Barking is the dog’s version of communicating.
For all we know, the barking of dogs can mean several things.
Either they sense imminent danger around, or they are territorial.
It could also tell that they simply want a treat or for you to play with them.
Those, as mentioned above, are quite understandable reasons as to why dogs go on a barking spree.
However, have you ever noticed your dog barking every time you laugh?
They certainly do not have an awareness of what caused you to giggle.
But why do they bark along with your laughing? Let us find out!
Why Do Dogs Bark When We Laugh?
Although given the language barrier, dogs can also confuse your laughing with other reasons.
Below are some that might have caused your dog to bark:
We already know that dogs can identify happy feelings.
Aside from that, dogs, unlike those grumpy cats, are generally excited when we are too.
And laughing can be indicative of happy emotion. Laughing can simply mean they are sharing our positive feelings.
They are pleased with us.
Even if dogs are highly sociable and perceptive, they would still have difficulty deciphering our laughs when we do it while alone — every time you scroll through your feed and see a funny meme.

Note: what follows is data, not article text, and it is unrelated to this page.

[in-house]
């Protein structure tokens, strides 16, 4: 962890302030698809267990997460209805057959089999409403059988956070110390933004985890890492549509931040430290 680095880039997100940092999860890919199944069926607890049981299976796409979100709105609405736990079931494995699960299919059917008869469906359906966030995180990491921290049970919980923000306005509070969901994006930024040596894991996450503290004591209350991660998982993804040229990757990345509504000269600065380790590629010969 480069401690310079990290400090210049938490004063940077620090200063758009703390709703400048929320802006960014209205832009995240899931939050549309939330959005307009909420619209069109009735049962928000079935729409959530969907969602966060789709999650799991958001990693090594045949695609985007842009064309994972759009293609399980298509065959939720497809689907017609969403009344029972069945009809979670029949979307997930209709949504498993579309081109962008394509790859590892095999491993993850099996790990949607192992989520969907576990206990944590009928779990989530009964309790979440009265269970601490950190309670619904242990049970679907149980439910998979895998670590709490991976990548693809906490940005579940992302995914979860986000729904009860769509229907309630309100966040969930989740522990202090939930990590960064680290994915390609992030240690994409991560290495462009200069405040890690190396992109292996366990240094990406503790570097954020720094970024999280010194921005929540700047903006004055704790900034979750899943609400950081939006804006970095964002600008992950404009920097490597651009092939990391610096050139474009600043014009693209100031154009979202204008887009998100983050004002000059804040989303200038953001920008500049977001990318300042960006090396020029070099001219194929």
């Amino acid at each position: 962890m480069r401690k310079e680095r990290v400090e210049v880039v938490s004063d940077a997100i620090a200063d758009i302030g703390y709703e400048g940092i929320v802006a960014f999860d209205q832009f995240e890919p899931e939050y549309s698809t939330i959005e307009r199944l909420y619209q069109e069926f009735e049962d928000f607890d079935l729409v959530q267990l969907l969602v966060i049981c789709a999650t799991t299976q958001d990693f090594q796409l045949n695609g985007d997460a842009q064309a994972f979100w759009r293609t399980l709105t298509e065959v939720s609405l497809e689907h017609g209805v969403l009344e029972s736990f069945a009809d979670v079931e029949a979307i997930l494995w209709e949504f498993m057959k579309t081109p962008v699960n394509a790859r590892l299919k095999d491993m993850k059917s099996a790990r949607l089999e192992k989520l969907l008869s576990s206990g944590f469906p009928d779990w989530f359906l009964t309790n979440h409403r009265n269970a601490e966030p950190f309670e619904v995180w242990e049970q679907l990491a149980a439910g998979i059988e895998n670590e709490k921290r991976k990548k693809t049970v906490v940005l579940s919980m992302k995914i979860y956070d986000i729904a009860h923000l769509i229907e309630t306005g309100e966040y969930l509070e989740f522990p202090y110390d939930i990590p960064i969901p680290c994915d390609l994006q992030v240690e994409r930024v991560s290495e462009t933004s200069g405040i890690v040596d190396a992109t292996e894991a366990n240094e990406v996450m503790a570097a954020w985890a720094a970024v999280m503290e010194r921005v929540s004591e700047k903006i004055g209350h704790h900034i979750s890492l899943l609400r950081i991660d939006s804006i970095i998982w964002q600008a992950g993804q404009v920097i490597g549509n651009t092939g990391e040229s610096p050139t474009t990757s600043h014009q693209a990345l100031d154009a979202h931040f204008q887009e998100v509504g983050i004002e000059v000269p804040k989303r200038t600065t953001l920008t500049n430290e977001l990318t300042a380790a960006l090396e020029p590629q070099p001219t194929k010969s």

Or watch a funny video from YouTube.
Dogs will not understand what causes you to laugh on your own and might misinterpret it as an expression of pain.
In these cases, dogs will bark in anxiety, worried about your well-being.
Worse, if you cough midway, then your dog would feel more anxious.
The third and most unlikely is that it might think you are aggressive.
Some laughs may appear threatening, and the dogs will respond to this.
For reference, check out Jaffar’s evil laugh from Aladdin.
Undoubtedly, dogs will find these sounds alarming and might react negatively to them.
If the dog is your pet, they would be entirely familiar with how you sound, so they will not respond aggressively.
Does My Dog React Only to My Laugh?
It had been an age-old belief that dogs understand human emotions.
Their emotional radars are so strong that they can pick-up when we are happy or sad through our facial expression, sounds, and body language.
Then they react accordingly through their tail-wagging and joyful barking.
So, dogs respond to more than just your laugh.
However, they do respond positively to your positive emotions.
A research study on untrained domestic dogs from different locations and how they react to pictures of human facial expressions with their corresponding emotional vocalizations showed that the dogs looked longer at those images expressing feelings of happiness or sadness/anger.
Based on the results, researchers deduced that dogs have an internal mechanism of identifying emotions, precisely those positive and negative.
This same mechanism allowed them to bond with humans leading to their domestication.
Dogs are fantastic creatures.
They connect with us through our facial expressions and emotions.
Just be wary of how dogs bark.
If their barking is simply joyful barking along with some tail-wagging and skipping, then you are good to go.
But try to calm them down if their barks become stiff coupled with some growling or snarling.